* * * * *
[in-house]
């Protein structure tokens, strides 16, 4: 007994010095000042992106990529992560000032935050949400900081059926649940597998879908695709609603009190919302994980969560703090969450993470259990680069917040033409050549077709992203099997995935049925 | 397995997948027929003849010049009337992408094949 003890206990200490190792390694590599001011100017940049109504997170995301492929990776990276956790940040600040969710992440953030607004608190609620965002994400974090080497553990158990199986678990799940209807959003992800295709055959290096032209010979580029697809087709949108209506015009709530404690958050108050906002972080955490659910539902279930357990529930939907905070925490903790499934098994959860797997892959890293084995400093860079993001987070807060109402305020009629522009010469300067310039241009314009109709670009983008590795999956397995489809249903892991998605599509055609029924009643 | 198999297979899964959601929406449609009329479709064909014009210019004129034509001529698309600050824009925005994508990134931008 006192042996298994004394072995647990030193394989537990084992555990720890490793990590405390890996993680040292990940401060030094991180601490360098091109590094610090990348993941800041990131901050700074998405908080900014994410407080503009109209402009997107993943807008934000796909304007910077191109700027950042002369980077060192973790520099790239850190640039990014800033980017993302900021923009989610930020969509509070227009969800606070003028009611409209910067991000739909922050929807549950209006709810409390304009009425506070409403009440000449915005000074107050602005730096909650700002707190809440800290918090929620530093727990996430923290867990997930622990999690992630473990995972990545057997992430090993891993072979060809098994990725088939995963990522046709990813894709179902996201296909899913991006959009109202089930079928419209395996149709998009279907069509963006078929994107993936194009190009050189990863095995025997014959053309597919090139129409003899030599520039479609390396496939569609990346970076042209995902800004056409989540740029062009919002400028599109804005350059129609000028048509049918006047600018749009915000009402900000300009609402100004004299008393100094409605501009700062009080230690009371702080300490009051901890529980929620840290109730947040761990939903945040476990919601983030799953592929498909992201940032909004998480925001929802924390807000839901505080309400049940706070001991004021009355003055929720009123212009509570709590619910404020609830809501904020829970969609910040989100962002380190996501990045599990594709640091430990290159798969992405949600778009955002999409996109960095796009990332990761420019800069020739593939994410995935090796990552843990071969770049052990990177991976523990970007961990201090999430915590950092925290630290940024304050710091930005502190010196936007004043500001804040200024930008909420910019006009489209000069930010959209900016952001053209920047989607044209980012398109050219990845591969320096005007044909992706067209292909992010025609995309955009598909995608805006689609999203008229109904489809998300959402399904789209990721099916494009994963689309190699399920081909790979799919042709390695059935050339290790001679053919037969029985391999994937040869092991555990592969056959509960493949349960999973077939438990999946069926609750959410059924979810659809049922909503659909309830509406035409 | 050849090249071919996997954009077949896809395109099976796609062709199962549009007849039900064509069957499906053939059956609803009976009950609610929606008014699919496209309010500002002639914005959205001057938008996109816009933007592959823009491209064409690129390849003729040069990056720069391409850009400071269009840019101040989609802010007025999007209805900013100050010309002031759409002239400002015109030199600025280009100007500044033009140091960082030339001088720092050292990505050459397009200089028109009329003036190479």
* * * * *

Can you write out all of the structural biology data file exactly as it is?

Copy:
[in-house]
């Protein structure tokens, strides 16, 4: 007994010095000042992106990529992560000032935050949400900081059926649940597998879908695709609603009190919302994980969560703090969450993470259990680069917040033409050549077709992203099997995935049925 | 397995997948027929003849010049009337992408094949 003890206990200490190792390694590599001011100017940049109504997170995301492929990776990276956790940040600040969710992440953030607004608190609620965002994400974090080497553990158990199986678990799940209807959003992800295709055959290096032209010979580029697809087709949108209506015009709530404690958050108050906002972080955490659910539902279930357990529930939907905070925490903790499934098994959860797997892959890293084995400093860079993001987070807060109402305020009629522009010469300067310039241009314009109709670009983008590795999956397995489809249903892991998605599509055609029924009643 | 198999297979899964959601929406449609009329479709064909014009210019004129034509001529698309600050824009925005994508990134931008 006192042996298994004394072995647990030193394989537990084992555990720890490793990590405390890996993680040292990940401060030094991180601490360098091109590094610090990348993941800041990131901050700074998405908080900014994410407080503009109209402009997107993943807008934000796909304007910077191109700027950042002369980077060192973790520099790239850190640039990014800033980017993302900021923009989610930020969509509070227009969800606070003028009611409209910067991000739909922050929807549950209006709810409390304009009425506070409403009440000449915005000074107050602005730096909650700002707190809440800290918090929620530093727990996430923290867990997930622990999690992630473990995972990545057997992430090993891993072979060809098994990725088939995963990522046709990813894709179902996201296909899913991006959009109202089930079928419209395996149709998009279907069509963006078929994107993936194009190009050189990863095995025997014959053309597919090139129409003899030599520039479609390396496939569609990346970076042209995902800004056409989540740029062009919002400028599109804005350059129609000028048509049918006047600018749009915000009402900000300009609402100004004299008393100094409605501009700062009080230690009371702080300490009051901890529980929620840290109730947040761990939903945040476990919601983030799953592929498909992201940032909004998480925001929802924390807000839901505080309400049940706070001991004021009355003055929720009123212009509570709590619910404020609830809501904020829970969609910040989100962002380190996501990045599990594709640091430990290159798969992405949600778009955002999409996109960095796009990332990761420019800069020739593939994410995935090796990552843990071969770049052990990177991976523990970007961990201090999430915590950092925290630290940024304050710091930005502190010196936007004043500001804040200024930008909420910019006009489209000069930010959209900016952001053209920047989607044209980012398109050219990845591969320096005007044909992706067209292909992010025609995309955009598909995608805006689609999203008229109904489809998300959402399904789209990721099916494009994963689309190699399920081909790979799919042709390695059935050339290790001679053919037969029985391999994937040869092991555990592969056959509960493949349960999973077939438990999946069926609750959410059924979810659809049922909503659909309830509406035409 | 050849090249071919996997954009077949896809395109099976796609062709199962549009007849039900064509069957499906053939059956609803009976009950609610929606008014699919496209309010500002002639914005959205001057938008996109816009933007592959823009491209064409690129390849003729040069990056720069391409850009400071269009840019101040989609802010007025999007209805900013100050010309002031759409002239400002015109030199600025280009100007500044033009140091960082030339001088720092050292990505050459397009200089028109009329003036190479």